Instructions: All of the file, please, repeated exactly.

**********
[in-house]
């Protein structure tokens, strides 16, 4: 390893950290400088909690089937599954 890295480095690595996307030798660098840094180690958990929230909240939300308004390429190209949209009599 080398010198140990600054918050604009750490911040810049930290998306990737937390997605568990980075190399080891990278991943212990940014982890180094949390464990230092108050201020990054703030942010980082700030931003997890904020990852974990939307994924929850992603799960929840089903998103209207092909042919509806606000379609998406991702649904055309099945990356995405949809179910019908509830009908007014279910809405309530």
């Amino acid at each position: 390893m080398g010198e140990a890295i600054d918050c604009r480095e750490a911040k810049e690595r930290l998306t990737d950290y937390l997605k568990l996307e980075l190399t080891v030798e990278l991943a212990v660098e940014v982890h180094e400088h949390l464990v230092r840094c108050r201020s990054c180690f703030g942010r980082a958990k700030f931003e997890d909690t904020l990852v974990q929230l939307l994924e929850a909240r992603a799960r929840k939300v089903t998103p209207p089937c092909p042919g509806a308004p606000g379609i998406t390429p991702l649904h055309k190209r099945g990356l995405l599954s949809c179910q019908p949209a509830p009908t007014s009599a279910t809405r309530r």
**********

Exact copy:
[in-house]
């Protein structure tokens, strides 16, 4: 390893950290400088909690089937599954 890295480095690595996307030798660098840094180690958990929230909240939300308004390429190209949209009599 080398010198140990600054918050604009750490911040810049930290998306990737937390997605568990980075190399080891990278991943212990940014982890180094949390464990230092108050201020990054703030942010980082700030931003997890904020990852974990939307994924929850992603799960929840089903998103209207092909042919509806606000379609998406991702649904055309099945990356995405949809179910019908509830009908007014279910809405309530």
């Amino acid at each position: 390893m080398g010198e140990a890295i600054d918050c604009r480095e750490a911040k810049e690595r930290l998306t990737d950290y937390l997605k568990l996307e980075l190399t080891v030798e990278l991943a212990v660098e940014v982890h180094e400088h949390l464990v230092r840094c108050r201020s990054c180690f703030g942010r980082a958990k700030f931003e997890d909690t904020l990852v974990q929230l939307l994924e929850a909240r992603a799960r929840k939300v089903t998103p209207p089937c092909p042919g509806a308004p606000g379609i998406t390429p991702l649904h055309k190209r099945g990356l995405l599954s949809c179910q019908p949209a509830p009908t007014s009599a279910t809405r309530r």